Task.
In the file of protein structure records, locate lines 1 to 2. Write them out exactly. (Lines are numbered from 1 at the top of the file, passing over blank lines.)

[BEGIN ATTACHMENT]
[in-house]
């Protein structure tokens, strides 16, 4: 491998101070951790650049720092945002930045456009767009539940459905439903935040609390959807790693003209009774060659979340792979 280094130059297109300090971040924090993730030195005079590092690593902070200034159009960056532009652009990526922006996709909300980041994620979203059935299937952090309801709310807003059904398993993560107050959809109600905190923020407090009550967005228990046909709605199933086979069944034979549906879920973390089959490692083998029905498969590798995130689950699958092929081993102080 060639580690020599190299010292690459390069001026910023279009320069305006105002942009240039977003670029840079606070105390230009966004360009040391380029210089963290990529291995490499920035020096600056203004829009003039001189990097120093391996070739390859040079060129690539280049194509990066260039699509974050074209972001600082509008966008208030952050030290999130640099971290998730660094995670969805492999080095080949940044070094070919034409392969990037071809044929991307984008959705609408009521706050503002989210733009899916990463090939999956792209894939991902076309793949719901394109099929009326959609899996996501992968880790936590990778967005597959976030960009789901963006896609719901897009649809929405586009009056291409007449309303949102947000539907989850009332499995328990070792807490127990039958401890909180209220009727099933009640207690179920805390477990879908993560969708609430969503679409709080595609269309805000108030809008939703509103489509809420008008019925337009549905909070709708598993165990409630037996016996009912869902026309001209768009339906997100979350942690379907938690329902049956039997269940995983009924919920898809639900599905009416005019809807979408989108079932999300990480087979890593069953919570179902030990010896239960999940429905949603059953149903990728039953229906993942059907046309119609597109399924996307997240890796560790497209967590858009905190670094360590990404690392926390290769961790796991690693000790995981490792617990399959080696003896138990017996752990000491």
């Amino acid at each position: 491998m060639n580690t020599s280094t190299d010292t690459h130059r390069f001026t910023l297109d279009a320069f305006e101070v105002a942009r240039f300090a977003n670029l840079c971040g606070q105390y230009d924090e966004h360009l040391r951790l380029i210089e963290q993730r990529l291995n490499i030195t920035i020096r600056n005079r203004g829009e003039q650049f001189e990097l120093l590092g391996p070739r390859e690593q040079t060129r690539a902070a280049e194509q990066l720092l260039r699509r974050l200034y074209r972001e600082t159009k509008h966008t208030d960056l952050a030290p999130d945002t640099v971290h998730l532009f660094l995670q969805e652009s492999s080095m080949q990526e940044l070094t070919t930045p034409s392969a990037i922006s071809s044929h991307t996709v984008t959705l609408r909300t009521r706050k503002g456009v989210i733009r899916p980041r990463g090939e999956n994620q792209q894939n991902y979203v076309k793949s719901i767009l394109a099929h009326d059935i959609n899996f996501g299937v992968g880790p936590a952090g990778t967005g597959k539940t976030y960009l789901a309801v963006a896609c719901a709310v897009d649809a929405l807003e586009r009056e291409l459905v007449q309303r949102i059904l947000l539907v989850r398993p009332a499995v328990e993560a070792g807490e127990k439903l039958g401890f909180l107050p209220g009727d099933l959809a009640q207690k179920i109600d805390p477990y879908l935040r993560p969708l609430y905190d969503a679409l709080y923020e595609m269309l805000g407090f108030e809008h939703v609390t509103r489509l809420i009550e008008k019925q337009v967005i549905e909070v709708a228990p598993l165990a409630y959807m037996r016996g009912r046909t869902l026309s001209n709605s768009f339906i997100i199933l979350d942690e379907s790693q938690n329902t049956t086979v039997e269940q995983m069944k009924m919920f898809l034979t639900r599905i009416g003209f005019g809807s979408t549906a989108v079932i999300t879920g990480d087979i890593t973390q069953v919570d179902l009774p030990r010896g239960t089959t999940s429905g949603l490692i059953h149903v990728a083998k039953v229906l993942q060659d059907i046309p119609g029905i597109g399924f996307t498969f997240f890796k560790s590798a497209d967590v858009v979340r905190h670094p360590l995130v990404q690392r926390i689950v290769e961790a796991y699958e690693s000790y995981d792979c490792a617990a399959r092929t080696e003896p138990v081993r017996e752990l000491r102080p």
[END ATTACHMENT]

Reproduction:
[in-house]
């Protein structure tokens, strides 16, 4: 491998101070951790650049720092945002930045456009767009539940459905439903935040609390959807790693003209009774060659979340792979 280094130059297109300090971040924090993730030195005079590092690593902070200034159009960056532009652009990526922006996709909300980041994620979203059935299937952090309801709310807003059904398993993560107050959809109600905190923020407090009550967005228990046909709605199933086979069944034979549906879920973390089959490692083998029905498969590798995130689950699958092929081993102080 060639580690020599190299010292690459390069001026910023279009320069305006105002942009240039977003670029840079606070105390230009966004360009040391380029210089963290990529291995490499920035020096600056203004829009003039001189990097120093391996070739390859040079060129690539280049194509990066260039699509974050074209972001600082509008966008208030952050030290999130640099971290998730660094995670969805492999080095080949940044070094070919034409392969990037071809044929991307984008959705609408009521706050503002989210733009899916990463090939999956792209894939991902076309793949719901394109099929009326959609899996996501992968880790936590990778967005597959976030960009789901963006896609719901897009649809929405586009009056291409007449309303949102947000539907989850009332499995328990070792807490127990039958401890909180209220009727099933009640207690179920805390477990879908993560969708609430969503679409709080595609269309805000108030809008939703509103489509809420008008019925337009549905909070709708598993165990409630037996016996009912869902026309001209768009339906997100979350942690379907938690329902049956039997269940995983009924919920898809639900599905009416005019809807979408989108079932999300990480087979890593069953919570179902030990010896239960999940429905949603059953149903990728039953229906993942059907046309119609597109399924996307997240890796560790497209967590858009905190670094360590990404690392926390290769961790796991690693000790995981490792617990399959080696003896138990017996752990000491």